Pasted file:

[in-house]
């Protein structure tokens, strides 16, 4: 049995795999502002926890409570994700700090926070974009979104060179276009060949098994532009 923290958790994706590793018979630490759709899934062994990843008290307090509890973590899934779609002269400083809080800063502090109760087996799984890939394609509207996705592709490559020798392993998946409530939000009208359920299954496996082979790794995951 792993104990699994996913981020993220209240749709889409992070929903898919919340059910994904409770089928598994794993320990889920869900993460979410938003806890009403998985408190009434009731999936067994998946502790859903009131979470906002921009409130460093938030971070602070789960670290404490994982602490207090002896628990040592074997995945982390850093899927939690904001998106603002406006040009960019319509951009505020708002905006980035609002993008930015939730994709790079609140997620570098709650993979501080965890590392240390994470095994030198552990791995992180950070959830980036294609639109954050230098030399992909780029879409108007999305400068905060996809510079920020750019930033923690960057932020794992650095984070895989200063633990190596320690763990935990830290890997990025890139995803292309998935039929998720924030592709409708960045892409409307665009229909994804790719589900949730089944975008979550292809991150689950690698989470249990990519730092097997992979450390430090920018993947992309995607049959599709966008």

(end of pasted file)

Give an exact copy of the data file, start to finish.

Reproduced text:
[in-house]
């Protein structure tokens, strides 16, 4: 049995795999502002926890409570994700700090926070974009979104060179276009060949098994532009 923290958790994706590793018979630490759709899934062994990843008290307090509890973590899934779609002269400083809080800063502090109760087996799984890939394609509207996705592709490559020798392993998946409530939000009208359920299954496996082979790794995951 792993104990699994996913981020993220209240749709889409992070929903898919919340059910994904409770089928598994794993320990889920869900993460979410938003806890009403998985408190009434009731999936067994998946502790859903009131979470906002921009409130460093938030971070602070789960670290404490994982602490207090002896628990040592074997995945982390850093899927939690904001998106603002406006040009960019319509951009505020708002905006980035609002993008930015939730994709790079609140997620570098709650993979501080965890590392240390994470095994030198552990791995992180950070959830980036294609639109954050230098030399992909780029879409108007999305400068905060996809510079920020750019930033923690960057932020794992650095984070895989200063633990190596320690763990935990830290890997990025890139995803292309998935039929998720924030592709409708960045892409409307665009229909994804790719589900949730089944975008979550292809991150689950690698989470249990990519730092097997992979450390430090920018993947992309995607049959599709966008």